On the Democratic Debates: Part I

We were tending to a toddler grandson for most of last week – a truly cardiovascular activity for Medicare beneficiaries – and although we watched the debates, have seen relatively little of the commentary. Being acutely aware that beauty is in the eye of the beholder, this note offers Selected Candidate Awards, followed by Selected Candidate Impressions:

The Despicable Me Award: CA U.S. Rep. Eric Swalwell. His harsh and clumsy attempt to make himself relevant by essentially calling former Vice President Joe Biden old was, indeed … despicable – little better than President Trump’s degrading epithets that have so sullied our national discourse. Although I agree with Mr. Swalwell’s position on assault weapons, his tawdry attack on Mr. Biden ensured he is my 23rd favorite Democratic Presidential candidate only because there aren’t 24 or more such candidates.

The California Dreamin’ Award: Marianne Williamson. All the leaves are brown, and the sky is gray … and Ms. Williamson should go for a walk before we next see a winter’s day.

The “Really, What Are You Thinking Of?” Award: Andrew Yang. Really – what was he thinking when he declared his candidacy for the Democratic Presidential nomination?

The Invisible Award: Two-way tie between OH U.S. Rep. Tim Ryan and HI U.S. Rep. Tulsi Gabbard. Both were on stage; both are creditable public servants; both said fine things; neither of them made a noticeable ripple.

The Foot-in-Mouth Award: NYC Mayor Bill de Blasio. Even toddler-watchers couldn’t miss this one. Mr. de Blasio appeared to me to make headway during the debate; unlike Mr. Swalwell, his aggressiveness from the stage’s edge seemed within acceptable bounds. That said, the next day, the Mayor, in the words of The Miami Herald: “ … uttered [in Spanish] a revolutionary rallying cry deeply associated with … [Marxist Ernesto “Che” Guevara], a man viewed by hundreds of thousands of Cuban exiles as a sociopath and mass murderer.” OUCH. Perhaps this indicates that even if one can make it in New York, one can’t necessarily make it … anywhere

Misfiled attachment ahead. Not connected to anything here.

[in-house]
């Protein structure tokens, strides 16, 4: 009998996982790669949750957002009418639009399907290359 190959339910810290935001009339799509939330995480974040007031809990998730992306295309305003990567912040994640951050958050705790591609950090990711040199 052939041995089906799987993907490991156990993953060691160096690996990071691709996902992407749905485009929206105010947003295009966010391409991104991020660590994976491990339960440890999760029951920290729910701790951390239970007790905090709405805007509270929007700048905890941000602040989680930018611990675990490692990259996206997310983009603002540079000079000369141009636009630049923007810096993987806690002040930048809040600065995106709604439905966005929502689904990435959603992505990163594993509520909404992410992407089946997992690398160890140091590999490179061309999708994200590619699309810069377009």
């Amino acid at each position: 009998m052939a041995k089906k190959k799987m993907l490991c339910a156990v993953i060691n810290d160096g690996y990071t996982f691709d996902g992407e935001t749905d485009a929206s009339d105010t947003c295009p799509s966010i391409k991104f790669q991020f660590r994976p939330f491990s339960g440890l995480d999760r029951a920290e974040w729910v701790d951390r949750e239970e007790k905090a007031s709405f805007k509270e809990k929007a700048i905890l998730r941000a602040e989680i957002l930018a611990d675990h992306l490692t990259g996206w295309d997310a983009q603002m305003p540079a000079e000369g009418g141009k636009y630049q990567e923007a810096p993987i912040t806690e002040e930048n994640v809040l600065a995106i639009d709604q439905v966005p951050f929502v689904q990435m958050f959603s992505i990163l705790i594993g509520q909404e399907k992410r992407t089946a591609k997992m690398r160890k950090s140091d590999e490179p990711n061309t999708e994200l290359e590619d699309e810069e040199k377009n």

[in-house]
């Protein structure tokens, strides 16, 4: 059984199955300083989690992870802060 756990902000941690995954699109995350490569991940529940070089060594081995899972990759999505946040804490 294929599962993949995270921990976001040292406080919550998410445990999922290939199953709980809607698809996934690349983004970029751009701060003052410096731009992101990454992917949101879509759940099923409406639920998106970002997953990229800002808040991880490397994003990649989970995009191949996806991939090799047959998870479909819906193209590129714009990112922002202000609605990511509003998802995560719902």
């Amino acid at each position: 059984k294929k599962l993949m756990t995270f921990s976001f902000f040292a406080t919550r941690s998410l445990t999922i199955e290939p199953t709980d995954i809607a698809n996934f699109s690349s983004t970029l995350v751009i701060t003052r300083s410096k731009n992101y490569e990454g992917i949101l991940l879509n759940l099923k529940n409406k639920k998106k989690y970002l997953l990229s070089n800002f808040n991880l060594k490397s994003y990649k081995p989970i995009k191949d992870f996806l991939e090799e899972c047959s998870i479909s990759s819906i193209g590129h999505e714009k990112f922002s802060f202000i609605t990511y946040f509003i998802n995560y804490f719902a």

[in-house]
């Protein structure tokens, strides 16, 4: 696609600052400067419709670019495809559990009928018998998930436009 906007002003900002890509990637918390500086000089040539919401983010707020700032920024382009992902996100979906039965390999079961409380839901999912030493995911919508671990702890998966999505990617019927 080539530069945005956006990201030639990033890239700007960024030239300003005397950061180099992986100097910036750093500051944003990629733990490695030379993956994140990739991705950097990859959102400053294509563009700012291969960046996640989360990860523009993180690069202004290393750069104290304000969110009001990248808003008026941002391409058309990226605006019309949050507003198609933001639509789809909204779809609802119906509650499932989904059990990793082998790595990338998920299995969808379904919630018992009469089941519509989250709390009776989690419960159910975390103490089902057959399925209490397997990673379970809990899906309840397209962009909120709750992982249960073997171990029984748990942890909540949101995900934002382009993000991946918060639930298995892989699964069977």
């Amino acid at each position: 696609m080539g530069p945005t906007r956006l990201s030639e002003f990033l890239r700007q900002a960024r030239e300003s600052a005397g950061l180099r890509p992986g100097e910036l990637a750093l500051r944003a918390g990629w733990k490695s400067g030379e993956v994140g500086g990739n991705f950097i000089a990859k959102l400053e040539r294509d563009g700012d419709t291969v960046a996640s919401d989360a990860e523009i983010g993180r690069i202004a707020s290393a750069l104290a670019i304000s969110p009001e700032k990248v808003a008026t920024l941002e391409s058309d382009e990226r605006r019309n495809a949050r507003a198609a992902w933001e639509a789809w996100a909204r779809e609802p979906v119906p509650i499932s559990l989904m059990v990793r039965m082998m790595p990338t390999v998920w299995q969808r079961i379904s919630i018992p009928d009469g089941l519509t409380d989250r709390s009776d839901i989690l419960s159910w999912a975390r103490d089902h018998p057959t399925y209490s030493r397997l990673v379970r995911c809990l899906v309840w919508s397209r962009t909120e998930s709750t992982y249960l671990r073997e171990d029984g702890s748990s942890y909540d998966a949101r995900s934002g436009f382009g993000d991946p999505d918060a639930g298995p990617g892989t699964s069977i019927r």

The Clinton Clone Award: NY U.S. Sen. Kirsten Gillibrand. If the Democratic Party wishes to nominate a not-very-likeable woman running on gender identity issues that has experience as a NY U.S. Senator, it should re-nominate former Secretary of State Hillary Clinton; it would then at least enjoy the robust taste of Coke Classic rather than opting for a watered-down Coke Zero.

The Scott Walker Award: Former TX U.S. Rep. Beto O’Rourke. He apparently seeks to best former WI Gov. Scott Walker’s record for the quickest disappearance by a supposed heavyweight Presidential candidate.

The State’s Man Award: Three-way tie among WA Gov. Jay Inslee, CO U.S. Sen. Michael Bennet, and former CO Gov. John Hickenlooper. All three are accomplished, and effective in their respective states … but I have concerns that none has the “It” to translate nationally. I admit to a pang as to both Coloradans: as to Mr. Hickenlooper, because I fear his Presidential hubris may have impaired his ability to make a viable 2020 Senate run against GOP CO Sen. Cory Gardner; as to Mr. Bennet, because I think he could defeat President Trump in Wisconsin, but in what promises to be a razor-thin race, his appeal against Mr. Trump in Pennsylvania and Michigan may well be more limited than Mr. Biden’s.